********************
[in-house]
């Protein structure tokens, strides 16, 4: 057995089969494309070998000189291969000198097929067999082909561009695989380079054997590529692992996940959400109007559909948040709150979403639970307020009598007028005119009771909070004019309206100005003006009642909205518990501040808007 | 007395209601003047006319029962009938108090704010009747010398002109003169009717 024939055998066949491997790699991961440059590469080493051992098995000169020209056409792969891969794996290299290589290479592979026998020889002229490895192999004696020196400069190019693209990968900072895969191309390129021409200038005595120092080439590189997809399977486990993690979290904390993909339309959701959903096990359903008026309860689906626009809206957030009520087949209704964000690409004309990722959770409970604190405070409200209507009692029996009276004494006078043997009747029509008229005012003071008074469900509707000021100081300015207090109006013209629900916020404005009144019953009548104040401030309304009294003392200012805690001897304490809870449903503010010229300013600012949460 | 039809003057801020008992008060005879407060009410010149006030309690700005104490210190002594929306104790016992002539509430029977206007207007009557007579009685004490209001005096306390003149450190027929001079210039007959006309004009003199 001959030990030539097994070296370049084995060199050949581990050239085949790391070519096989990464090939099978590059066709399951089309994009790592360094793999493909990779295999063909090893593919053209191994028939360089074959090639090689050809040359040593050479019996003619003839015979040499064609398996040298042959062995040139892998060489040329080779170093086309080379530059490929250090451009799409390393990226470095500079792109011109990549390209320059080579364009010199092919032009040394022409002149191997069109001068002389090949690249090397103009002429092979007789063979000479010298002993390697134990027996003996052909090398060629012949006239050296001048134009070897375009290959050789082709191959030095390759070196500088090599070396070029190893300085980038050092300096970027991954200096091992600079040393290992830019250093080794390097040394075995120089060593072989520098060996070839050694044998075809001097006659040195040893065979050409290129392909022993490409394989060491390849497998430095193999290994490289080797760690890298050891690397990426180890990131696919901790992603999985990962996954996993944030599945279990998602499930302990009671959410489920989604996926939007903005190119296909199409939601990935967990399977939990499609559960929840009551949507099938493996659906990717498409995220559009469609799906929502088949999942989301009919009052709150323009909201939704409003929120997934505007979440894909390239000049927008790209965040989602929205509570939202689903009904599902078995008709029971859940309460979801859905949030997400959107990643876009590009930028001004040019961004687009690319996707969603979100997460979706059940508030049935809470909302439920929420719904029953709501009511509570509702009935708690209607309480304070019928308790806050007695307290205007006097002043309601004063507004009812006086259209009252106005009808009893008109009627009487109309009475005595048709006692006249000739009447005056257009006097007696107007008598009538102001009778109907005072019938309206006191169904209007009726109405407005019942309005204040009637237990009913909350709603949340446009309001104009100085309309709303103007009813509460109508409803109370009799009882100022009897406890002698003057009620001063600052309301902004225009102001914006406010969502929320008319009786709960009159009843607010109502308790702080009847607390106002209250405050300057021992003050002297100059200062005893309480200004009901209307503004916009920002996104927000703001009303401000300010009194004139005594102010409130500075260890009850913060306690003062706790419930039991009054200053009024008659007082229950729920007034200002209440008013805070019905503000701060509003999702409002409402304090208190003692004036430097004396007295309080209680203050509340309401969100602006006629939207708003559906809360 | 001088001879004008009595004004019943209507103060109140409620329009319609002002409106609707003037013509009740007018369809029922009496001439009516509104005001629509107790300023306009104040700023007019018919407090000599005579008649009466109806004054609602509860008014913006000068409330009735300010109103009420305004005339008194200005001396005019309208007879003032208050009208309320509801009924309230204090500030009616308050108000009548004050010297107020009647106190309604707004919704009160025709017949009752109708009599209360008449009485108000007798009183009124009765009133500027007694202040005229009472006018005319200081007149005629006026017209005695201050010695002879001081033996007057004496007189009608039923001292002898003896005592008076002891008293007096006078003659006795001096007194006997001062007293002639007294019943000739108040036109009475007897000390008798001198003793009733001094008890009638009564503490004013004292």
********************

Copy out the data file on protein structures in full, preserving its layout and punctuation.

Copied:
[in-house]
């Protein structure tokens, strides 16, 4: 057995089969494309070998000189291969000198097929067999082909561009695989380079054997590529692992996940959400109007559909948040709150979403639970307020009598007028005119009771909070004019309206100005003006009642909205518990501040808007 | 007395209601003047006319029962009938108090704010009747010398002109003169009717 024939055998066949491997790699991961440059590469080493051992098995000169020209056409792969891969794996290299290589290479592979026998020889002229490895192999004696020196400069190019693209990968900072895969191309390129021409200038005595120092080439590189997809399977486990993690979290904390993909339309959701959903096990359903008026309860689906626009809206957030009520087949209704964000690409004309990722959770409970604190405070409200209507009692029996009276004494006078043997009747029509008229005012003071008074469900509707000021100081300015207090109006013209629900916020404005009144019953009548104040401030309304009294003392200012805690001897304490809870449903503010010229300013600012949460 | 039809003057801020008992008060005879407060009410010149006030309690700005104490210190002594929306104790016992002539509430029977206007207007009557007579009685004490209001005096306390003149450190027929001079210039007959006309004009003199 001959030990030539097994070296370049084995060199050949581990050239085949790391070519096989990464090939099978590059066709399951089309994009790592360094793999493909990779295999063909090893593919053209191994028939360089074959090639090689050809040359040593050479019996003619003839015979040499064609398996040298042959062995040139892998060489040329080779170093086309080379530059490929250090451009799409390393990226470095500079792109011109990549390209320059080579364009010199092919032009040394022409002149191997069109001068002389090949690249090397103009002429092979007789063979000479010298002993390697134990027996003996052909090398060629012949006239050296001048134009070897375009290959050789082709191959030095390759070196500088090599070396070029190893300085980038050092300096970027991954200096091992600079040393290992830019250093080794390097040394075995120089060593072989520098060996070839050694044998075809001097006659040195040893065979050409290129392909022993490409394989060491390849497998430095193999290994490289080797760690890298050891690397990426180890990131696919901790992603999985990962996954996993944030599945279990998602499930302990009671959410489920989604996926939007903005190119296909199409939601990935967990399977939990499609559960929840009551949507099938493996659906990717498409995220559009469609799906929502088949999942989301009919009052709150323009909201939704409003929120997934505007979440894909390239000049927008790209965040989602929205509570939202689903009904599902078995008709029971859940309460979801859905949030997400959107990643876009590009930028001004040019961004687009690319996707969603979100997460979706059940508030049935809470909302439920929420719904029953709501009511509570509702009935708690209607309480304070019928308790806050007695307290205007006097002043309601004063507004009812006086259209009252106005009808009893008109009627009487109309009475005595048709006692006249000739009447005056257009006097007696107007008598009538102001009778109907005072019938309206006191169904209007009726109405407005019942309005204040009637237990009913909350709603949340446009309001104009100085309309709303103007009813509460109508409803109370009799009882100022009897406890002698003057009620001063600052309301902004225009102001914006406010969502929320008319009786709960009159009843607010109502308790702080009847607390106002209250405050300057021992003050002297100059200062005893309480200004009901209307503004916009920002996104927000703001009303401000300010009194004139005594102010409130500075260890009850913060306690003062706790419930039991009054200053009024008659007082229950729920007034200002209440008013805070019905503000701060509003999702409002409402304090208190003692004036430097004396007295309080209680203050509340309401969100602006006629939207708003559906809360 | 001088001879004008009595004004019943209507103060109140409620329009319609002002409106609707003037013509009740007018369809029922009496001439009516509104005001629509107790300023306009104040700023007019018919407090000599005579008649009466109806004054609602509860008014913006000068409330009735300010109103009420305004005339008194200005001396005019309208007879003032208050009208309320509801009924309230204090500030009616308050108000009548004050010297107020009647106190309604707004919704009160025709017949009752109708009599209360008449009485108000007798009183009124009765009133500027007694202040005229009472006018005319200081007149005629006026017209005695201050010695002879001081033996007057004496007189009608039923001292002898003896005592008076002891008293007096006078003659006795001096007194006997001062007293002639007294019943000739108040036109009475007897000390008798001198003793009733001094008890009638009564503490004013004292």